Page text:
Sayed Tawfik, 54, Egypt's chief archeologist and chairman...

Deaths elsewhere

December 23, 1990

Sayed Tawfik, 54, Egypt's chief archeologist and chairman of antiquities, has died of a heart attack in Sakkara,south of Cairo. Mr. Tawfik, a former dean of archaeology and professor of Egyptology at Cairo University, was the author of a half-dozen books on Egyptian antiquities. As chairman of the Egyptian Antiquities Organization, he was in charge of all restoration and conservation work on Egypt's vast legacy of pyramids, tombs, temples and other relics threatened by time, pollution and the demands of an exploding population. Among Egyptologists he is remembered most as an excavator, especially for his work on a windblown bluff overlooking the ancient royal burial grounds of Sakkara. In 1985 he uncovered an unknown burial ground from the time of Pharaoh Ramses II, tombs hidden 33 feet below the desolate hillside that yielded a rich store of data about some of the most important officials of the Egypt of 3,250 years ago.

James H. Stallings, 98, a retired government soil scientist who helped develop "no-tillage" farming, died of pneumonia Wednesday in a Bethesda nursing home. Mr. Stallings, trained at Texas A&M University and Iowa State University, served with the Soil Conservation Service, part of the Agriculture Department, from 1934 until his retirement in 1962. No-tillage farming, recommended by the service since the 1970s, is now used by a quarter of the farms in the United States. In this method, the farmer leaves the crop residue on the land, controlling weeds with herbicides, and plants the next crop through it. The residue protects the land against erosion by wind and rain.

Clarence L. "Kelly" Johnson, 80, creator of Lockheed Corp.'s secret Skunk Works aircraft factory and a leading designer of the U-2 and SR-71 Blackbird spyplanes, died Friday at St. Joseph Medical Center in Burbank, Calif. after an illness. Mr. Johnson organized the Skunk Works in 1943 to build the XP-80 Shooting Star, the United States' first production jet fighter. Many aircraft and spacecraft bore his mark: the P-38 Lightning in World War II, the Constellation transports, the Hercules cargo planes, the P2V anti-submarine patrol aircraft and the Agena spacecraft, among others.

Sonya Selby-Wright, 54, a special projects producer who also supervised cooking segments on ABC's "Good Morning America," died Wednesday in New York of complications from surgery. Selby-Wright began her television career in Philadelphia when she went to work on the staff of the syndicated "The Mike Douglas Show" in 1966. She went to work for the ABC morning show 10 years later.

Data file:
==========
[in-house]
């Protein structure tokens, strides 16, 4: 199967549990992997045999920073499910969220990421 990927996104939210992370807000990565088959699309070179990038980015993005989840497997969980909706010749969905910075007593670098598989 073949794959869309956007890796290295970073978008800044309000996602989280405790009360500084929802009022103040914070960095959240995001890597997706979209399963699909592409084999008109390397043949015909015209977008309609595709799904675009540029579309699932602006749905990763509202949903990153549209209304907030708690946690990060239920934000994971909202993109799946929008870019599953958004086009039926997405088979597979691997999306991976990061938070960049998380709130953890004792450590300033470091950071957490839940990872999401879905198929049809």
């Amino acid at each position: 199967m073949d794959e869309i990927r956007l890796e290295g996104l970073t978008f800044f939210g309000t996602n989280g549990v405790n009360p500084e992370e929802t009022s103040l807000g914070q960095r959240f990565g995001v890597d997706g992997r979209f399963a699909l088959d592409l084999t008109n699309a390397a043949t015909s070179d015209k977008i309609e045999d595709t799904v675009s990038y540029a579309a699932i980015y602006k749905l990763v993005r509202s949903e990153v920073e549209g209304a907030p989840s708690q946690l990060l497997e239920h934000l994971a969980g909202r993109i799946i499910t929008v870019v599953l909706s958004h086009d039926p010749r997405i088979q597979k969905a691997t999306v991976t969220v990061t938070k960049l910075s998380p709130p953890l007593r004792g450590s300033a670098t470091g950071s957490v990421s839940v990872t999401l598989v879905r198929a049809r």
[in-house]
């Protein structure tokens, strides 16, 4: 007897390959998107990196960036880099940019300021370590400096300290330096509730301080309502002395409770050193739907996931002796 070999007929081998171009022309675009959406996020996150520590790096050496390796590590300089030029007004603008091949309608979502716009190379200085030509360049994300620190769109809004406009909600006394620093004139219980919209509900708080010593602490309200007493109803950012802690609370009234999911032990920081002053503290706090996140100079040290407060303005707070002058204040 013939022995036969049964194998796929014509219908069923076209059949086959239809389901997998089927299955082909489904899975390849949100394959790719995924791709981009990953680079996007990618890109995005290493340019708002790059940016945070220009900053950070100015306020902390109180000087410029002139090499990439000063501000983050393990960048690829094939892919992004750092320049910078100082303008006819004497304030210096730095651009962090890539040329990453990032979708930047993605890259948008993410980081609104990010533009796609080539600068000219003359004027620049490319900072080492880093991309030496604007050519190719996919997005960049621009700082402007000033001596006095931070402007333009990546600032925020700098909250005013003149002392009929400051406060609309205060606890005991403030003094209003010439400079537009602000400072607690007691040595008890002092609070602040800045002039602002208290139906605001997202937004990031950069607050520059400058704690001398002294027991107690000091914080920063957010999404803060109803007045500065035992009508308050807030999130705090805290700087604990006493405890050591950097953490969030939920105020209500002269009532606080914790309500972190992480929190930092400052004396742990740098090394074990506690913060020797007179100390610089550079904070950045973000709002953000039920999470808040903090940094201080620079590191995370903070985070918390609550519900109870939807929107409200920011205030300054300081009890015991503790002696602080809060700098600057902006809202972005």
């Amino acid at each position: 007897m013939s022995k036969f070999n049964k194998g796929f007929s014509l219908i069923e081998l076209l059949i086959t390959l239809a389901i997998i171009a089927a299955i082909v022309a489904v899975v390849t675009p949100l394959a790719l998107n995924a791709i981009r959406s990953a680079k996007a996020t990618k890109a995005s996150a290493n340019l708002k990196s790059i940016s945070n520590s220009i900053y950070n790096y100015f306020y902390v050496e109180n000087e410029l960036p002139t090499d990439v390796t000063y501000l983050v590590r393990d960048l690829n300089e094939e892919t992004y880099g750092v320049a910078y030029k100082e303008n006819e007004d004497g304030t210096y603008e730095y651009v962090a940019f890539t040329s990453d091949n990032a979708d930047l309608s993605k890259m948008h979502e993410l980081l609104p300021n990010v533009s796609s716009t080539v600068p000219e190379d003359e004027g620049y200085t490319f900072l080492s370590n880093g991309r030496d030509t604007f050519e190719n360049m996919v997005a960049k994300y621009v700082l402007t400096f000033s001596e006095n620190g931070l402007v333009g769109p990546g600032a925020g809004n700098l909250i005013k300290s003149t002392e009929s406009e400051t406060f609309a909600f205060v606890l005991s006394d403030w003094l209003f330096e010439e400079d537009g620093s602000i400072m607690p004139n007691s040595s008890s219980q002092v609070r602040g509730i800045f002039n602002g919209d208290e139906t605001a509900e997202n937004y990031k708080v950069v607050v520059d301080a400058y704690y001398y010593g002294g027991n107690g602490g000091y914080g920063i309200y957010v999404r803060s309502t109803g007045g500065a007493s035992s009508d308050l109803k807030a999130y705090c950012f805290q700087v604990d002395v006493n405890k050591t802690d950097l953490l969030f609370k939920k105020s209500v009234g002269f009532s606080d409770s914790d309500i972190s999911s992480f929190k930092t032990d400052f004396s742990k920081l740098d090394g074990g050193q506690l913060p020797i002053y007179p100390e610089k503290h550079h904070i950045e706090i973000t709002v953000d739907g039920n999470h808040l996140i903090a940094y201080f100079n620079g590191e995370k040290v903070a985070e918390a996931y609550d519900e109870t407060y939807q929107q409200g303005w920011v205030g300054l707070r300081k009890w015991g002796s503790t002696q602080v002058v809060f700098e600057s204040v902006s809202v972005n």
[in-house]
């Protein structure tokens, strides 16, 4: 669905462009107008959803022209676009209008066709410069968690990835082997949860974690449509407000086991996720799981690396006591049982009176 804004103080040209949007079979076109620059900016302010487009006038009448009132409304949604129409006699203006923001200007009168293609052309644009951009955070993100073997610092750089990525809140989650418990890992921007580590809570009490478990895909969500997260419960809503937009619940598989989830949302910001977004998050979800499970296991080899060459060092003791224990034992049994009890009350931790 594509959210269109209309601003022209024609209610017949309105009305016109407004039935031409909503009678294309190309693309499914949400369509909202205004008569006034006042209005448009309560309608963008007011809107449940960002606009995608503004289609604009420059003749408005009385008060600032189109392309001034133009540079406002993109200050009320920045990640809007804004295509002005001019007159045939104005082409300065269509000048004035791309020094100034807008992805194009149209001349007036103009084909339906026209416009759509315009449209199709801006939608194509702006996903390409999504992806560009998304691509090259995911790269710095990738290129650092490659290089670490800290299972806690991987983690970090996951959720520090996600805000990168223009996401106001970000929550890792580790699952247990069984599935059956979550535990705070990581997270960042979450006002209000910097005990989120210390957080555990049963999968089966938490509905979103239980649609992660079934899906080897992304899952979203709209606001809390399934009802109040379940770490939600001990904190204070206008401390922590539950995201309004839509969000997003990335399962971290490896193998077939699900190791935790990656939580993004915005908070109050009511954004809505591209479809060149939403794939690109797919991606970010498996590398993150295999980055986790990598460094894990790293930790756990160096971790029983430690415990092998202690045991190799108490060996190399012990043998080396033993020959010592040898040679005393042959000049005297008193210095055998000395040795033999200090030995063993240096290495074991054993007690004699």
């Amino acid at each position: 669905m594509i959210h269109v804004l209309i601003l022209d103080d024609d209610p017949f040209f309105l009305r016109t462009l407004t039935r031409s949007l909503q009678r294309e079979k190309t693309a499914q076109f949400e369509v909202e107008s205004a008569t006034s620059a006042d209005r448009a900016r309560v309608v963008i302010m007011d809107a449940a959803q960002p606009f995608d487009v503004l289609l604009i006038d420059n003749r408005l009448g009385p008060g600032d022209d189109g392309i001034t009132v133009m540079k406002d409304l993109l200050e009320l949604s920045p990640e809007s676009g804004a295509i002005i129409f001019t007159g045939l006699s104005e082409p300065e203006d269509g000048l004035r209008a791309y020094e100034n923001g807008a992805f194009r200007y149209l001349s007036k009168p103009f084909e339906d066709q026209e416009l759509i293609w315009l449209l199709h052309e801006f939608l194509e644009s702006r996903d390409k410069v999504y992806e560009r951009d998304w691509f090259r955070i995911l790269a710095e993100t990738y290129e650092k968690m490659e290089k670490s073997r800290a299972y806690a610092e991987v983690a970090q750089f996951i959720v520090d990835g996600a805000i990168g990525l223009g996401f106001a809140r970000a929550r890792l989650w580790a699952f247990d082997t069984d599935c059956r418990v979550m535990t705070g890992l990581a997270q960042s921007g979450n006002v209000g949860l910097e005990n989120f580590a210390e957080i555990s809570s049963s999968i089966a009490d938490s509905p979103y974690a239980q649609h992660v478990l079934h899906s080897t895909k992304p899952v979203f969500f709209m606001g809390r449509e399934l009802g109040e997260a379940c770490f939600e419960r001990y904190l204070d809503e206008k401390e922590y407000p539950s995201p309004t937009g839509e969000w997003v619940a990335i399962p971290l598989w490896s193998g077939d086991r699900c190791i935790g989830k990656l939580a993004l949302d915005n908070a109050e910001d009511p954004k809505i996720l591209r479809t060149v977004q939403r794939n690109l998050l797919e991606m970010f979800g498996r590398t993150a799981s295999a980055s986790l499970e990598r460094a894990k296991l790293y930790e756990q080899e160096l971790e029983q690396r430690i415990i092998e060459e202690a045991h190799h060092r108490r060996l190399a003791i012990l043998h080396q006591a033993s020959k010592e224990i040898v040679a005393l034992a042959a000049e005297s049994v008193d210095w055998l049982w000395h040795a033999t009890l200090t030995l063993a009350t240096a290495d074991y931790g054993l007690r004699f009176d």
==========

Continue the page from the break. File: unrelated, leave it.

Bernard "Bunky" Addison, 87, a pioneer of jazz guitar who played with the greats of his generation, died Tuesday in Rockville, N.Y. Addison was a fixture in the rhythm sections of big bands fronted by Claude Hopkins, Louis Armstrong, Fats Waller, Fletcher Henderson, Stuff Smith and Mezz Mezzrow. He was also known as the first to push jazz guitar forward from the confines of the rhythm section.

Karl Rolvaag, 78, a former Minnesota governor who was elected 28 years ago by the narrowest margin in state history, died yesterday in Northfield, Minn. He had been seriously ill the last month with a heart condition and died in his sleep at home. TC member of the Democratic-Farmer-Labor Party, he was governor from 1963 to 1967 after getting elected by 91 votes in 1962.

Gwen Harold Terasaki, 84, whose book "Bridge to the Sun" became a best seller and a 1961 movie, died Saturday in Casper, Wyo., after a brief illness. Mrs. Terasaki, a native of Johnson City, Tenn., married Japanese diplomat Hidenari Terasaki in 1931. They spent World War II in Japan, and "Bridge to the Sun," published in 1957, detailed the family's experiences during that period.

James L. Sturm, 50, an authority on stained glass and a professor of history at the College of Staten Island, died of AIDS Saturday at Beth Israel Medical Center. Mr. Sturm wrote "Stained Glass from Medieval Times to the Present: Treasures to Be Seen in New York," published in 1982.

Karl O. Wyler, 84 a broadcast pioneer who began singing on radio as a teen-ager and went on to own radio and television stations in El Paso, has died Thursday night in El Paso, Tex., apparently from a heart attack. Wyler became involved in broadcasting in 1921, when he conducted his four-piece orchestra, The Merrymakers, over ham radio airwaves. Laterhe owned radio and television stations KTSM. In 1977 he was named Pioneer Broadcaster of the Year by the Texas Association of Broadcasters.

Edward P. Hutchinson, 84, professor emeritus of sociology at the University of Pennsylvania, died Sunday of heart failure at Bryn Mawr Hospital in Pennsylvania.

Robert Spitzer, 63, the owner of Treadwell Corp., a construction and engineering company with headquarters in Moonachie, N.J., died Monday at St. Clare's Hospital in Manhattan. He designed and developed oxygen-generating equipment for use aboard nuclear submarines.

Samuel J. Moss, 54, a venture-capital specialist in the field of new technologies, died of leukemia Dec. 8 in Tiburon, Calif. Mr. Moss was a general partner in Wolfensohn Partners, which co-manages a venture-capital fund.

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